Timbuktu is Sangaré’s songbook of ballads, and it is one deserving of every second worth of listening…

By Chinonso Ihekire

If you are not familiar with music from the West African region of Mali, then the 54-year-old chanteuse, Oumou Sangaré, might be strange news to your ears. However, this Bamako-bred songbird, popular as the “Songbird of Wassalou,” is among the most intriguing personalities using her voice as a powerful tool for socio-political commentary. And, like in her just-released ninth studio album dubbed Timbuktu, with Sangaré the message is just as powerful as the music.

When it comes to hacking an inter/cross-continental export with her music, Sangaré has not been as lucky as some of her counterparts such as Angélique Kidjo, and Fatoumata Diawara. Nonetheless, the Grammy-winning maverick mounts a different podium for her artistry, bringing her enchanting vocal range into a fine blend with her criticism, breaking whatever language barriers that mar the reach of her work.

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With Sangaré, one is listening to the music, just like listening to a heartbeat; it is not necessarily to understand the words, but to get the feeling of being alive.

Within the musical universe that is Timbuktu, Sangaré strengthens the impact of her last album, Mogoya, which ridicules the harsh living realities for her kin. In Timbuktu, she sheds a rather blinding halo on the politically-inspired limbo that bedevils much of Africa, using the ancient Malian city of Timbuktu, which was overtaken by Islamist terrorists a decade ago, as a focal point.

In Timbuktu, the language is terse and soulful. Her sonical chemistry with the French maestro, Pascal Danaë, is exceptional, as he engineers the elegant rhythms of her signature ‘Kamele Ngoni’ (a native lute – a stringed instrument) with Sangaré’s pensive and provocative fluid vocals. The album is essentially a storybook, one documenting the very realities that Sangaré experiences, and all 11-tracks are tales of interest to every African.

From the record’s opener, “Wassulu Don,” Sangaré spotlights the political realities of Mali, celebrating her home region of Wassoulou for its progress despite its crippling socio-economic challenges. And in records like “Demissimw,” she paints a horrid picture of children being the worst victims of war. This antithesis shows you the depth of Sangaré’s poetic songwriting. It pretty much sums the mood that the album thrives in.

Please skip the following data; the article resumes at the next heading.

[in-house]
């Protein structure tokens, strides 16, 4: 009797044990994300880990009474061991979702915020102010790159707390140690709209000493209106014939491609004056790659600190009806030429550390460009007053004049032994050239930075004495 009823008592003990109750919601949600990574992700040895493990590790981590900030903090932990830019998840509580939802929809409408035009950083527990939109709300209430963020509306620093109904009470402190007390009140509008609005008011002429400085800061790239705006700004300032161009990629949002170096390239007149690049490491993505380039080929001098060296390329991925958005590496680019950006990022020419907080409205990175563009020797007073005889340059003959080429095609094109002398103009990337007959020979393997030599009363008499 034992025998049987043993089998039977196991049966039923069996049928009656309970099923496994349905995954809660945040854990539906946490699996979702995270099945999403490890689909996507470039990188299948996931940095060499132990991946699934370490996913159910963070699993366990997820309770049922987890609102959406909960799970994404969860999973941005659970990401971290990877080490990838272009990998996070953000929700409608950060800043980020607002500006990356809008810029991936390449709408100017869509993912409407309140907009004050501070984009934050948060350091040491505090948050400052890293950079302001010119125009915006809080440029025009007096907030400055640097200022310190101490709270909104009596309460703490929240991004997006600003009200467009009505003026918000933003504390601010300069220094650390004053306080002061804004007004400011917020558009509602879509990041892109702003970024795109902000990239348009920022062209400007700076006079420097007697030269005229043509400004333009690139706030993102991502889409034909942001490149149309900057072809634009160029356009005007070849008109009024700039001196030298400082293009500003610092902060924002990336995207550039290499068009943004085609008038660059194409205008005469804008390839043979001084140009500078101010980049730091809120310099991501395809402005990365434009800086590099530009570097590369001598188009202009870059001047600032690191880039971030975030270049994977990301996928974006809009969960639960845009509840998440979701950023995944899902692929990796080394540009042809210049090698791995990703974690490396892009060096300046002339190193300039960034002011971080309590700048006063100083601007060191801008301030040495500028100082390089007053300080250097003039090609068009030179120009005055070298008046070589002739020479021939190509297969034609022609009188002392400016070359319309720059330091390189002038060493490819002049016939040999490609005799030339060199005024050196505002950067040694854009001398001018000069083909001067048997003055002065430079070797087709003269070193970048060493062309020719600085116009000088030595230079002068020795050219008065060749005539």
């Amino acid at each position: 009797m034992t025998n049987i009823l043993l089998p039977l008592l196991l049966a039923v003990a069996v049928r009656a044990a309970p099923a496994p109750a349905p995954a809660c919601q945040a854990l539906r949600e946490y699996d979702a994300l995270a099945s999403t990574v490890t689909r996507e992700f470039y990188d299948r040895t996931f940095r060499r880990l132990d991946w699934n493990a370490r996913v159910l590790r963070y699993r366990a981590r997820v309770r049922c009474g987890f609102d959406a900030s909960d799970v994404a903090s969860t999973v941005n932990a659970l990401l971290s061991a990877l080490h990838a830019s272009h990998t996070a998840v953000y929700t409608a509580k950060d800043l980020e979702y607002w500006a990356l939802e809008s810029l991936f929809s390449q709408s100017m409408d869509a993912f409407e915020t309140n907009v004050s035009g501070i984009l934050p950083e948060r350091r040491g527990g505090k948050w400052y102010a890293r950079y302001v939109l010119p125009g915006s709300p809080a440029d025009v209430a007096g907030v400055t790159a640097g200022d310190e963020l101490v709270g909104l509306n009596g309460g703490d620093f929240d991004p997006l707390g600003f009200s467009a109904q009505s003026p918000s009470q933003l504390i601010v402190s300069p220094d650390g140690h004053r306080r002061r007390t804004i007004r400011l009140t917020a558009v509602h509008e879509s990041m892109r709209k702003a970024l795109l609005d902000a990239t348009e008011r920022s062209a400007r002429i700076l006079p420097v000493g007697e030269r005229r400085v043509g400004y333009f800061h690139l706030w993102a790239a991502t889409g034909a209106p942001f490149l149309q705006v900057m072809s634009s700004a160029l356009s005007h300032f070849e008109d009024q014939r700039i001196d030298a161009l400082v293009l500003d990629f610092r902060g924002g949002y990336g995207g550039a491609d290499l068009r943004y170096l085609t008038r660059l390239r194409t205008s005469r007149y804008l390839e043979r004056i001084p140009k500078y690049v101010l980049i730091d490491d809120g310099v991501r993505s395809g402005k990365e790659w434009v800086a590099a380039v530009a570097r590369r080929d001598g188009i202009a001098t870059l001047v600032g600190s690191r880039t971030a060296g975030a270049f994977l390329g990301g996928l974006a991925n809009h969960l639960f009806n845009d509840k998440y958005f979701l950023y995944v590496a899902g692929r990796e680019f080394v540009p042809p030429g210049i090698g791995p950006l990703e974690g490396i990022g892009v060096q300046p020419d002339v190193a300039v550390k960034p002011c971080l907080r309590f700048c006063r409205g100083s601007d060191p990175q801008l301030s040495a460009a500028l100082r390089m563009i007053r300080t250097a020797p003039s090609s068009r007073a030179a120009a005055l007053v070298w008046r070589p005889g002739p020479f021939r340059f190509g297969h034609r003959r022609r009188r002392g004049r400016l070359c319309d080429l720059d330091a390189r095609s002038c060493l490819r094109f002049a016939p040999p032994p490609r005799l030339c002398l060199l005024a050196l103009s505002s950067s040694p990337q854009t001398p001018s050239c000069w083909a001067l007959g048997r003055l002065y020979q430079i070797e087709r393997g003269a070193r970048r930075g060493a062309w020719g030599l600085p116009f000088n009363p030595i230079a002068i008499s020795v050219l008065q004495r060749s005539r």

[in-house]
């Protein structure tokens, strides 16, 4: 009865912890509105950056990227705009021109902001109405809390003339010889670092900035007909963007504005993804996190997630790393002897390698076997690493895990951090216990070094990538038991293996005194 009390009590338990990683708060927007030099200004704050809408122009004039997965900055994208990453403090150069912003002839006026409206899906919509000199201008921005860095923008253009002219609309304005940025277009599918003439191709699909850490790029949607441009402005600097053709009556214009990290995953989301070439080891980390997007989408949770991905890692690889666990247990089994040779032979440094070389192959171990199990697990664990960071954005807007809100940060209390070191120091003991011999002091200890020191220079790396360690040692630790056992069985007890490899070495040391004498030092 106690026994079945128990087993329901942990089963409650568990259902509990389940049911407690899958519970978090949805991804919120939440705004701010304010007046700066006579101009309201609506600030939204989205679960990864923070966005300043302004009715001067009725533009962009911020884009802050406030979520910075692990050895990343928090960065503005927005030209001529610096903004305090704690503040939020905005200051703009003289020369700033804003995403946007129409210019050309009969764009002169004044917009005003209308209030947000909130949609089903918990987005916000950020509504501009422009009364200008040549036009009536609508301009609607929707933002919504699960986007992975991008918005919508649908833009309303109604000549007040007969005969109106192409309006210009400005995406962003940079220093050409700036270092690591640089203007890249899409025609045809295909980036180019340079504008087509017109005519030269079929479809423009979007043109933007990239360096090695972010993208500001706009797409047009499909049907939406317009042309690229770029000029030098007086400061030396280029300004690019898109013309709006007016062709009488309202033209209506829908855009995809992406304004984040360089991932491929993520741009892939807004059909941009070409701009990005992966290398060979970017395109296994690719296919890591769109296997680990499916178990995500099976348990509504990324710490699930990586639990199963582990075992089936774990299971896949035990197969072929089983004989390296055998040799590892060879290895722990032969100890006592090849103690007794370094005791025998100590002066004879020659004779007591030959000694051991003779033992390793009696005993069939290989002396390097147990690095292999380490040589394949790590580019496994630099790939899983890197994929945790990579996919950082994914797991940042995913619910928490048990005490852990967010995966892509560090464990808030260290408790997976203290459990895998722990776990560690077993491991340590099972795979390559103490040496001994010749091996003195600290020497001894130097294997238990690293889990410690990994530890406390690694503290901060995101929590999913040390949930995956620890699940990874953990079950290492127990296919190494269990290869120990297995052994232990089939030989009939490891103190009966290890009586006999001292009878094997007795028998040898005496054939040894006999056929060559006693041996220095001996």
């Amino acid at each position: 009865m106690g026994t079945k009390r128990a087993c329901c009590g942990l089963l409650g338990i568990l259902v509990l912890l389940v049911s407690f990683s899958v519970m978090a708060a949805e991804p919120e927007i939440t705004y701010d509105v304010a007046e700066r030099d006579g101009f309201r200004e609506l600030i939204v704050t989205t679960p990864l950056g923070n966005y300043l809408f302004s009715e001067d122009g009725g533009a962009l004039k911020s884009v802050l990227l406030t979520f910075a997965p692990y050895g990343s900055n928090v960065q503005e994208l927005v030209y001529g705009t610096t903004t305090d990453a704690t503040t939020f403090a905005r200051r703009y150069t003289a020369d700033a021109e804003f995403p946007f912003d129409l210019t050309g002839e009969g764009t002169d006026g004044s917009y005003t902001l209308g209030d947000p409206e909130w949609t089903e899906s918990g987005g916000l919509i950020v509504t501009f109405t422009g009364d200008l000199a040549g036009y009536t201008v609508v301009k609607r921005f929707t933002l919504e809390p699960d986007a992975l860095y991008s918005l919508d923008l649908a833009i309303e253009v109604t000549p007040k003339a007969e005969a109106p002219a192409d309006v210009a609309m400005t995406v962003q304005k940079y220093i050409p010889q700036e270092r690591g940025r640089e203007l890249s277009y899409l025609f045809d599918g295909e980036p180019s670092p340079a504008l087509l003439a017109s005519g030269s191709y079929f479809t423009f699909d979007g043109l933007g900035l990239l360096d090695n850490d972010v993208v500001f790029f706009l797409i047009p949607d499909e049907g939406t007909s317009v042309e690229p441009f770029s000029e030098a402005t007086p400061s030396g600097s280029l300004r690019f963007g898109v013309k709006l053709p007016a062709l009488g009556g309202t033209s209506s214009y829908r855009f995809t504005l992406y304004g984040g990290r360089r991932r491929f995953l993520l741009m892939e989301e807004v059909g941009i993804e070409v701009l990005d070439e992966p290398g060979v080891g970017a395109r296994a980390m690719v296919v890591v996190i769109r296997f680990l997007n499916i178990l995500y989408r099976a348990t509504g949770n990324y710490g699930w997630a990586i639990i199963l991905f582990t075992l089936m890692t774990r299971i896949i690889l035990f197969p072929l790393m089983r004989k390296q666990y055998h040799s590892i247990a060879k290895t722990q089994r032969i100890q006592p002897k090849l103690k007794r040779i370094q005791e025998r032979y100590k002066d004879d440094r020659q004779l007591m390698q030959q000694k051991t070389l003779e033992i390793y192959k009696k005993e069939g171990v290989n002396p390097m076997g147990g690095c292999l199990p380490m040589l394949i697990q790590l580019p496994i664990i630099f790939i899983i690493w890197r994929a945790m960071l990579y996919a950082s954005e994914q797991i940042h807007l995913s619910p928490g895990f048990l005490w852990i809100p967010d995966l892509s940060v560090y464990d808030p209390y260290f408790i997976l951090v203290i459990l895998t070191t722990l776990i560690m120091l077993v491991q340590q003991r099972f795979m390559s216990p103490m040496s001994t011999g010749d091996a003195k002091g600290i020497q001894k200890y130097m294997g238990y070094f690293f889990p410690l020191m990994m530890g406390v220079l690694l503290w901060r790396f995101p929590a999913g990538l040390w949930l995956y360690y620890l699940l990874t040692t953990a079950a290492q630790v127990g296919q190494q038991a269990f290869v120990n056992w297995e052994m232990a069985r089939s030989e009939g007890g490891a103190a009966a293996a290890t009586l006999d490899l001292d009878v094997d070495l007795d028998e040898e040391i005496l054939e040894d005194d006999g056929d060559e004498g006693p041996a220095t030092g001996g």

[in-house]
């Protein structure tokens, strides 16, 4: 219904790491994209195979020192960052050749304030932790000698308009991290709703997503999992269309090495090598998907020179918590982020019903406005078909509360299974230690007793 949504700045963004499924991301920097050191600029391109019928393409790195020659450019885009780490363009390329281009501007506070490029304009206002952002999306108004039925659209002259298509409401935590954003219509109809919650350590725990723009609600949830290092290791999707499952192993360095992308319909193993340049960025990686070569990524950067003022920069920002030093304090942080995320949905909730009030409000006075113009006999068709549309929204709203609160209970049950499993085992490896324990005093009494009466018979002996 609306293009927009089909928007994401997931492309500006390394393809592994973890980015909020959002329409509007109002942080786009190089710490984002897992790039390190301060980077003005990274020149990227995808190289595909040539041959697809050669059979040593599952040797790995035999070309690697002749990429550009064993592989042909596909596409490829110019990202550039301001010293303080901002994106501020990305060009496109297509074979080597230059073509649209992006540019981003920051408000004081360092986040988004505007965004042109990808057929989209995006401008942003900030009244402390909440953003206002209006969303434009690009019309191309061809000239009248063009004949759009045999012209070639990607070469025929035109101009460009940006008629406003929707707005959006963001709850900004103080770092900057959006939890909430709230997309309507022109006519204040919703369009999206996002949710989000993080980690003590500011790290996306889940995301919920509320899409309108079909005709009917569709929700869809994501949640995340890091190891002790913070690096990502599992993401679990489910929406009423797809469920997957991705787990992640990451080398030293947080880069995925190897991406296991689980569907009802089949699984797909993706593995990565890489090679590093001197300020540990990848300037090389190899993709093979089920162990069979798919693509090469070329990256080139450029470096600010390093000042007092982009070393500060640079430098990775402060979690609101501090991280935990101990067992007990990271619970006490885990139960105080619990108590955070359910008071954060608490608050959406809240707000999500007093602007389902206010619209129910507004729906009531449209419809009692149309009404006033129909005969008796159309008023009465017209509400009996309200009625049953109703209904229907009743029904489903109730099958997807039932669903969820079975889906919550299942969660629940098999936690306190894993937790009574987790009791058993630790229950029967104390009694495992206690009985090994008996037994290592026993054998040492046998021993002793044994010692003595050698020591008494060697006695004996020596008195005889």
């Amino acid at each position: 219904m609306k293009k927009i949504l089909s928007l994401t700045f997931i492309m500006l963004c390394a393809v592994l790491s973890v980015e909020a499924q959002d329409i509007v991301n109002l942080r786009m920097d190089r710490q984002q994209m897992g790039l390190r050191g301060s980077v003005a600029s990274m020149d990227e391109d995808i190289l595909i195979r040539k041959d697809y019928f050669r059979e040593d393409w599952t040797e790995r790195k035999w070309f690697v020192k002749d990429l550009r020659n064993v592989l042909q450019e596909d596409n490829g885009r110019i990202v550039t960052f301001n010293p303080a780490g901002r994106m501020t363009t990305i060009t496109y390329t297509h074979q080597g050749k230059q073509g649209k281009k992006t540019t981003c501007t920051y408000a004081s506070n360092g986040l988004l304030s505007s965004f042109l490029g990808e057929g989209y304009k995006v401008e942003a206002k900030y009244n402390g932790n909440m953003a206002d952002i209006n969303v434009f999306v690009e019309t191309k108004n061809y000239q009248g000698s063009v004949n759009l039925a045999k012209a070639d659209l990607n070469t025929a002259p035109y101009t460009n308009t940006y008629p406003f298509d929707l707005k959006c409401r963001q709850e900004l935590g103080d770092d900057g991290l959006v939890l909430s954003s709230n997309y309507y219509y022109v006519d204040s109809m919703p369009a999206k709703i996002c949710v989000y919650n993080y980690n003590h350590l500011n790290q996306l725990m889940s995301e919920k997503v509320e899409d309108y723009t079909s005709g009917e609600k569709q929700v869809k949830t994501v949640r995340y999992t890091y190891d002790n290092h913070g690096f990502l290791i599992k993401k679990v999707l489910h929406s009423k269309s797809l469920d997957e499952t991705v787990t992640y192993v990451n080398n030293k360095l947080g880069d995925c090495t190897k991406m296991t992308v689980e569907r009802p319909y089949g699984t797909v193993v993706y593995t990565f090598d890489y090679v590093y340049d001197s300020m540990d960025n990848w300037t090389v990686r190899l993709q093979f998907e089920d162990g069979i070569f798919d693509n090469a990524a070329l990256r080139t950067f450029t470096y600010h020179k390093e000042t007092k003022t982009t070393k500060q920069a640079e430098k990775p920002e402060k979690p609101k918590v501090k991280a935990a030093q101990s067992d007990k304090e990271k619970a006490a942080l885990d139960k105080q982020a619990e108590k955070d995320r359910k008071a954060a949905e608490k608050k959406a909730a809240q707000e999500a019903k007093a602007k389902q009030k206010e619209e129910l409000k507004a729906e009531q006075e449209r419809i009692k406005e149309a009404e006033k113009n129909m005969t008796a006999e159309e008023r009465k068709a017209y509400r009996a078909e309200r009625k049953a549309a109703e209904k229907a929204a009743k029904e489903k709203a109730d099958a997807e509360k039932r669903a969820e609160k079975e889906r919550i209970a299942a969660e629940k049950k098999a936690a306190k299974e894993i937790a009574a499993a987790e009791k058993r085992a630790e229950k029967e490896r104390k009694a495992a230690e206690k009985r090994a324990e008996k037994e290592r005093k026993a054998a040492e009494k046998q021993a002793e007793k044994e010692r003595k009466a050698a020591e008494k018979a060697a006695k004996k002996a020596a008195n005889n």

With Timbuktu, Sangaré keeps speaking out on the subject of feminine empowerment. Her song, “Degui N’Kelena,” is a fine example where she amplifies the need for women to support one another. Other songs like “Kanou” touch on the topic of love, as she confidently adulates her lover. And songs like “Sarama” where she silences her critics by saying “Don’t be jealous of Sangaré; she has done nothing wrong to you,” have already begun to stir a tempest where they were most certainly being addressed to. The album climaxes with “Sabou Dogoné,” where Sangaré odes her hometown with the ancestral song.

Cohesively, Sangaré does nothing new with Timbuktu, except return with more politically-charged themes, and finessed harmonisation with her native instruments: Dobro, Ngoni and Balafon. It is a fine extension of her 30-year-long legacy, built upon the pains and triumphs of her communal folk. Timbuktu becomes a lighthouse for the West African community, attracting other musicians to the need to join voices to challenge their pitiable socio-political realities.

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Culturally, it is a fine attempt at policy-shifting, as is the norm with Sangaré’s work. However, the icing of the cake is in Sangaré’s soothing tone across the record, giving it a disambiguated or multipurpose function(s) of therapising its listeners, and reminding them — amid the flurry of Afro-Western fusion — of the beautiful heritage that is African music. Timbuktu is Sangaré’s songbook of ballads, and it is one deserving of every second worth of listening.

Rating: 7/10

 

Chinonso Ihekire is a freelance writer based in Lagos, Nigeria. His works have appeared in multiple European and Pan-African publications, such as PAM, Afrocritik, Wakonte, MoreBranches, Guardian Life, among others. He enjoys his work, for the same reason you enjoy breathing. And he puts every breath into it. Connect with him on Instagram: Chinonsotherevolutionary.

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